A more aggressive Barack Obama buried the memory of a poor first showing as he and Republican presidential challenger Mitt Romney clashed in the second presidential debate in New York.
Mr Obama, perceived to have lost their first encounter, came out swinging on the economy, tax and foreign policy.
Snap polls after the debate suggested Mr Obama "won" the contest, although by a narrower margin than his opponent was perceived to have won the first.
But analysts say the race stays tight.
BBC North America editor Mark Mardell says Mr Obama has stopped the panic in his camp.
What Team Obama would have dreaded was anything that contributed to a narrative of decline and defeat for the Democrat as he bids for a second term, our correspondent adds.
A CBS poll of undecided voters who watched the debate gave it to Mr Obama, 37% to 30% with 33% calling the debate a tie.
Meanwhile, a CNN poll of registered voters who watched - not just undecideds - gave the debate to Mr Obama 46-39.
'Say it louder'
In the town hall-style forum at Hofstra University on Long Island, the candidates roamed the stage, circling, interrupting and at times heckling one another as they took questions from an audience of 80 undecided voters.
The moderator, CNN's Candy Crowley, often had to intervene to keep order.The 11 questions from the voters present ranged from gun control to Libya to immigration, but the main focus was on the economy.
The most dramatic clash came over foreign policy, and the attack last month on the US consulate in Benghazi, Libya, which left the US ambassador and three other Americans dead.
Mr Romney sought to portray the attack as evidence of the Obama administration's failing foreign policy and he suggested Mr Obama had dithered over admitting a terrorist attack had occurred.
Mr Obama shot back that he had said so the day after the attack, in an appearance at the White House.
The Republican challenged this, saying: "It took the president 14 days before he called the attack in Benghazi an act of terror."
When Ms Crowley confirmed that Mr Obama had indeed called the attack an "act of terror" the day after the attack, the president told the moderator: "Say that a little louder, Candy."
The president also accused Mr Romney of using the Libyan events for political purposes. "While we were still dealing with our diplomats being threatened, Governor Romney put out a press release, trying to make political points, and that's not how a commander-in-chief operates," he said.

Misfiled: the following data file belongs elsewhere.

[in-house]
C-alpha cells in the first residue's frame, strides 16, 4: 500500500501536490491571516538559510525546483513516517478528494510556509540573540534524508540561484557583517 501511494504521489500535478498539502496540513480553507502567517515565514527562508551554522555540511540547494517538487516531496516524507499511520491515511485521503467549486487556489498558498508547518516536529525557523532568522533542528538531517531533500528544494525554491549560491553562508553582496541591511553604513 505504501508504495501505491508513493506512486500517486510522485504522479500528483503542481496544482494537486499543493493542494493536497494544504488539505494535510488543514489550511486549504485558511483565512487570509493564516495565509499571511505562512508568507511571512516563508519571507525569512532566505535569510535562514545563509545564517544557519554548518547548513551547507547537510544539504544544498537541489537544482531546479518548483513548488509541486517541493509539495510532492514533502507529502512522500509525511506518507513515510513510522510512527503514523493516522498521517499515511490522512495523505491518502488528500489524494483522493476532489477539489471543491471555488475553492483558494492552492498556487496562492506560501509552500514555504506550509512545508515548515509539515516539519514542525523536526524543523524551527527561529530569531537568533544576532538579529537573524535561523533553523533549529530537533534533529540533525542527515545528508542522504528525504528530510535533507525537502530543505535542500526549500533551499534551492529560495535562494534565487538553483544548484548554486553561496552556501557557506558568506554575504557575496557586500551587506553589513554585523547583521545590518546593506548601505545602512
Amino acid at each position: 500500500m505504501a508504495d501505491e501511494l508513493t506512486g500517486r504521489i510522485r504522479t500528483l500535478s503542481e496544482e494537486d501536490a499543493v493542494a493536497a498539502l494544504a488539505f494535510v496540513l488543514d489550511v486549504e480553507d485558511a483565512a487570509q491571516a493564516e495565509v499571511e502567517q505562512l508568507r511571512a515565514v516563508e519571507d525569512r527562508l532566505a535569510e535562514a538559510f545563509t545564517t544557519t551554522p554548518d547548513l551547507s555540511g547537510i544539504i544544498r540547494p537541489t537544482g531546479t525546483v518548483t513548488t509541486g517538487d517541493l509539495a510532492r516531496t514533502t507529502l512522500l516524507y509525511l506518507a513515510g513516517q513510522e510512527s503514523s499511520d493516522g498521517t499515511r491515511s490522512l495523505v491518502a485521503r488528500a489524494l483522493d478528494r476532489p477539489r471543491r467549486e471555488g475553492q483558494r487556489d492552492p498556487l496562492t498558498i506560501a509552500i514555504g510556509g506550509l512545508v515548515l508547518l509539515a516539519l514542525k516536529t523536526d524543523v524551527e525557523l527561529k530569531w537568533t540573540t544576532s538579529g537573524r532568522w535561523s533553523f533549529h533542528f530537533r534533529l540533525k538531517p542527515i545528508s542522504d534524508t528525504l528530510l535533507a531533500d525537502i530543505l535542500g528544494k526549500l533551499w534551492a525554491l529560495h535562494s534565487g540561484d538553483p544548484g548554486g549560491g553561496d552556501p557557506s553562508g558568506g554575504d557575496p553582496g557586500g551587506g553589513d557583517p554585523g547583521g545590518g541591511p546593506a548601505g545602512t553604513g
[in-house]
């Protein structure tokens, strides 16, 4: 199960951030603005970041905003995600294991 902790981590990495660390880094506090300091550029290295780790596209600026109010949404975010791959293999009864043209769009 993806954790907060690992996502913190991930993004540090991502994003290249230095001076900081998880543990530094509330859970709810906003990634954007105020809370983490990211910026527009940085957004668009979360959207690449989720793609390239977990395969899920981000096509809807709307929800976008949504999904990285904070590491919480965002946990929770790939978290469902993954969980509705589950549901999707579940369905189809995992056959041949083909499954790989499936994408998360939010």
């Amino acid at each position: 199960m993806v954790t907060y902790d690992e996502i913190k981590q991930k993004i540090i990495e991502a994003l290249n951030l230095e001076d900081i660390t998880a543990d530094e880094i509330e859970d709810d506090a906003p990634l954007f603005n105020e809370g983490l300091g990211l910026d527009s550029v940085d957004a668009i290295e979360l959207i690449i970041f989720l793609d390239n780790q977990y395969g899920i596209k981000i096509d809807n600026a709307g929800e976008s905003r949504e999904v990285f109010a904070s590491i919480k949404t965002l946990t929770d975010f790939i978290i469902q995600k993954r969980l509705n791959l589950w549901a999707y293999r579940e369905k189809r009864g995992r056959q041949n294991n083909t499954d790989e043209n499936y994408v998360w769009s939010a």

'Road to Greece'
Mr Obama accused Mr Romney of inconsistency, and contrasted his own bailout of the US car industry with the Republican's position that car-makers should have been allowed to go bankrupt.
In turn, Mr Romney blamed the president for unemployment of 20 million and bloated federal deficits.
America, he insisted, could not afford another four years with Mr Obama at the helm, warning that Mr Obama's policies would ultimately prove as disastrous as the euro debt crisis.
"We've gone from $10tn of national debt to $16tn of national debt," he said."If the president were re-elected, we'd go to almost $20tn of national debt. This puts us on a road to Greece."
Mr Obama said voters had heard no specifics on Mr Romney's "sketchy" economic plan apart from eliminating Sesame Street's Big Bird and cutting funding for Planned Parenthood, a family planning organisation Republicans say promotes abortion.
But Mr Romney insisted his budget would add up, and cited his experience in balancing budgets in business while running the 2002 Olympics and as governor of Massachusetts.
While answering a question about equality in the workplace, Mr Romney said that he had sought out female employees as governor of Massachusetts.
"I went to a number of women's groups and said, 'Can you help us find folks,' and they brought us whole binders full of women," Mr Romney said.
The remark quickly went viral online, prompting a deluge of commentary on Twitter and other social media.
Our North America editor says that the body language of the debate was fascinating - a showdown between two highly successful men who are used to winning. At one point, they almost squared up to each other, uncomfortably close, invading each other's personal space, hands raised in a gesture that says "stop - I'm talking", he reports.
The pair meet for their final debate in Florida on 22 October, with the election following on 6 November.
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